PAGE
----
COLUMBUS (WCMH) – Several neighbors are without a place to stay after a fire ripped through three houses in south Columbus Wednesday morning.
One house was destroyed and two others were damaged in the 800-block of South 22nd Street, where firefighters fought flames and tried to put out hot spots for hours.
The house in the middle, which was destroyed, was home to Billie Jo Langford and several of her family members, including her father, who is disabled.
“We starting from scratch and we just gotta stay strong,” Langford said.
She, along with her dad, son, sister and sister’s boyfriend, escaped from the house this morning. Langford’s sister smelled the smoke when she woke up to get ready for work and alerted everyone else to get out.
One of the family’s three pets also survived.
“We got out the house with no clothes on and no shoes or socks on our feet, but we made it out safely, so I thank the Lord and my sister’s good sense for that,” Langford said.
The fire destroyed their home and left her family with nothing. Langford said her son and her sister’s boyfriend dragged her father out of the house. No one had time to grab their cell phones or identification.
“You ain’t got time to grab nothing,” Langford said. “It’s just, ‘Get the heck out the house,’ and that’s what we did.”
While firefighters and investigators worked, Langford’s family took shelter in a COTA bus and spoke to Red Cross workers.
Darryl Neal, who said he has been driving for COTA for ten years, said his supervisor asked him this morning to take his bus to south Columbus to provide shelter to a family in need and to firefighters.
“They’re still pouring water and it’s cold out here, so I’ll probably be out here awhile. I’m not going anywhere until they tell me to go,” Neal said.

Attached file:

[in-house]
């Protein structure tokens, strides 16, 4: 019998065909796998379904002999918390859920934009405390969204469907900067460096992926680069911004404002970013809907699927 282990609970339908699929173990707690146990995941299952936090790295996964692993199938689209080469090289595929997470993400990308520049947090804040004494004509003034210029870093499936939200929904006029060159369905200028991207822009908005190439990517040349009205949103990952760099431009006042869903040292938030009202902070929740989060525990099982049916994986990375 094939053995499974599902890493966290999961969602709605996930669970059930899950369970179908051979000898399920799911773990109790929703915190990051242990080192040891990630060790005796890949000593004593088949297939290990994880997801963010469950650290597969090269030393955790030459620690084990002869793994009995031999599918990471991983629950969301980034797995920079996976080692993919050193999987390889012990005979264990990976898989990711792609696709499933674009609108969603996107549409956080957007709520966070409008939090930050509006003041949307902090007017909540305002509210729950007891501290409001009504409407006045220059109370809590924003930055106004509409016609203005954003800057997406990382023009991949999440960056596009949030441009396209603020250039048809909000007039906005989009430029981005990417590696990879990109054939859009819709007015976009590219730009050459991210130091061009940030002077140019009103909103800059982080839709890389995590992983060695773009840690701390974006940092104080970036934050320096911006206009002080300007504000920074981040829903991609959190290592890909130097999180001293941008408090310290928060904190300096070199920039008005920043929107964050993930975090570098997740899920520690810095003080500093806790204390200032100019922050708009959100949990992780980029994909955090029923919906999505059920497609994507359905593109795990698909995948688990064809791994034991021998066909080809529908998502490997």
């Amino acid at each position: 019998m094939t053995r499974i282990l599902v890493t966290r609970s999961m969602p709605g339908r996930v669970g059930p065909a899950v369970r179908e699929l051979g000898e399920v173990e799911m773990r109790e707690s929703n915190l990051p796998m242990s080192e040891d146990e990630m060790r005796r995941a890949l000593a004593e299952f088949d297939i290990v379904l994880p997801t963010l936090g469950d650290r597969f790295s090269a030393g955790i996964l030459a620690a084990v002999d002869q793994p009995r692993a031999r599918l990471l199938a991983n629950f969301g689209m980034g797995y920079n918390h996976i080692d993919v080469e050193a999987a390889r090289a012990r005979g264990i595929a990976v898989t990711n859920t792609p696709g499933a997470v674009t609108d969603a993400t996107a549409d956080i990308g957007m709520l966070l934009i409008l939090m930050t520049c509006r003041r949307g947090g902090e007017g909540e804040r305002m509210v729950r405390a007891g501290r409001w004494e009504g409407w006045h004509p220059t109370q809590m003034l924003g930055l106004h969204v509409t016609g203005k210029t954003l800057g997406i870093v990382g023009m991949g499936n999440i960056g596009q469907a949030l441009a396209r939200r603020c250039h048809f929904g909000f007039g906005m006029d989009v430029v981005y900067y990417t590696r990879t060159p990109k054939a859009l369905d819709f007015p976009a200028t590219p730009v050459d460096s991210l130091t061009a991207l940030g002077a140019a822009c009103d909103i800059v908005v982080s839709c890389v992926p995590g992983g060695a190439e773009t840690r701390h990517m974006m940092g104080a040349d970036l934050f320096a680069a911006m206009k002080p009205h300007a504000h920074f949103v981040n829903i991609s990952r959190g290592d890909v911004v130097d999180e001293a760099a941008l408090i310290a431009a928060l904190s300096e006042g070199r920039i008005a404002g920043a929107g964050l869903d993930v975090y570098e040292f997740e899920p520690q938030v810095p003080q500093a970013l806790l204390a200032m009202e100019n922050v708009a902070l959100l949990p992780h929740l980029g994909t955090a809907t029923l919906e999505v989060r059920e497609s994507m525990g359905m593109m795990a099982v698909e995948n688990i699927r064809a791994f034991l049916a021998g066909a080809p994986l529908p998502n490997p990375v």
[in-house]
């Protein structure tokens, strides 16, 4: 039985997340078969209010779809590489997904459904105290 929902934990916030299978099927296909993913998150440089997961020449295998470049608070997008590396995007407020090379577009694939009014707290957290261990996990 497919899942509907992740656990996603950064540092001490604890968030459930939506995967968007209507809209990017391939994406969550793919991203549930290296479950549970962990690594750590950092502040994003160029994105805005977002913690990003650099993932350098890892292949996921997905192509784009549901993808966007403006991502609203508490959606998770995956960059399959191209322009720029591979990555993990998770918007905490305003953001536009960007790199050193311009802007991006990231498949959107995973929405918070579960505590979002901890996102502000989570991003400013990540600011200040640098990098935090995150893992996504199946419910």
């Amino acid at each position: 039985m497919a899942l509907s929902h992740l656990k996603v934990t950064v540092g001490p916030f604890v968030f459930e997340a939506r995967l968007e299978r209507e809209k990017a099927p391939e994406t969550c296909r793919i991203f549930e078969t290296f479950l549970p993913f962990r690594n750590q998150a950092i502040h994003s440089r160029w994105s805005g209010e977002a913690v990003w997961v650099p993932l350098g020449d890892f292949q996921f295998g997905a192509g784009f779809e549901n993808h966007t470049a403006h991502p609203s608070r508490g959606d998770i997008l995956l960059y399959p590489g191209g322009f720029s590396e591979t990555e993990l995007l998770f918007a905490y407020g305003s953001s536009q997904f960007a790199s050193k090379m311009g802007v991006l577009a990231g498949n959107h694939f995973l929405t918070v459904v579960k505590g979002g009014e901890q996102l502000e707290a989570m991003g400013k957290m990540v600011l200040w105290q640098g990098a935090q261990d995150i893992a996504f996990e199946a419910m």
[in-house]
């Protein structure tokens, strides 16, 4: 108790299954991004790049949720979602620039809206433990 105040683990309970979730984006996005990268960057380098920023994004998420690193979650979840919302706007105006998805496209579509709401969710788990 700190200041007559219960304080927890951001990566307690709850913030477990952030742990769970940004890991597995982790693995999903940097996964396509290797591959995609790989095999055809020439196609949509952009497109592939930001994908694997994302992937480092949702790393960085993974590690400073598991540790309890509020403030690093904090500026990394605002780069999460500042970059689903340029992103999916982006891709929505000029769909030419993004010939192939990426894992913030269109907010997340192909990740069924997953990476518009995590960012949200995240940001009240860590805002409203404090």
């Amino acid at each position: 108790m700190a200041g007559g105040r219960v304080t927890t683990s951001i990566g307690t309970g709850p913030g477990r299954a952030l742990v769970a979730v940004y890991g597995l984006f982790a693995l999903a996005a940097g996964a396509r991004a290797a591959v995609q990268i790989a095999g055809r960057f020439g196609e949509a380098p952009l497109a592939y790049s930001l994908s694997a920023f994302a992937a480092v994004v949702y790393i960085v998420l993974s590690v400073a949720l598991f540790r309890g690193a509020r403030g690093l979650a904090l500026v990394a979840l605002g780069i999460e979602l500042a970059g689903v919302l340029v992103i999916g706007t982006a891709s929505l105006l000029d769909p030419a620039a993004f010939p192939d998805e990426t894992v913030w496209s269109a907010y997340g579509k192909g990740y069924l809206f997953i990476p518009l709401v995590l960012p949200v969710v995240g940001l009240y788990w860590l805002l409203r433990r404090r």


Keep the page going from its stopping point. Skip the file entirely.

Neal said he’s done this before, and he was moved in the past when COTA did this for residents at his daughter’s apartment complex, which he said burned down on a hot summer day.
“You know, the heroes are the ones that are fighting this fire, but being able to give comfort to families and the firefighters in need, with a warm bus or, you know, with the A/C in the summertime, it really makes you feel good,” Neal said.
It’s help Billie Jo Langford and her family could use right now.
“If you can, just give us your thoughts and think about us and pray for that, that we have a more blessed New Year this year, that we’d get over this situation in our lives,” Langford said.
The Red Cross is working with neighbors to help them find a place to stay. That includes others who were displaced by these fires, although it wasn’t clear exactly how many people were affected.
The investigation into what caused the fire continues. The fire chief on scene said the building department was expected to come out and condemn the house that was destroyed.
The fire chief said three people were taken out of one home and one person out of another. Crews searched the first floor of the house in the middle but didn’t find anyone inside. The chief said the second floor was inaccessible due to the fire and structural damage.
Firefighters said they dealt with two to four frozen fire hydrants and said that is common this time of year. They were still able to fight the fire, though.
The Red Cross responded to the scene to help displaced residents, and a COTA bus parked on a nearby street to shelter some people from the cold.
The fire department said there were no reports of injuries and that the building department and fire investigators would be coming out at daylight. The building department was expected to condemn the house with the worst damage.
This – is all Billie Jo Lengford has left.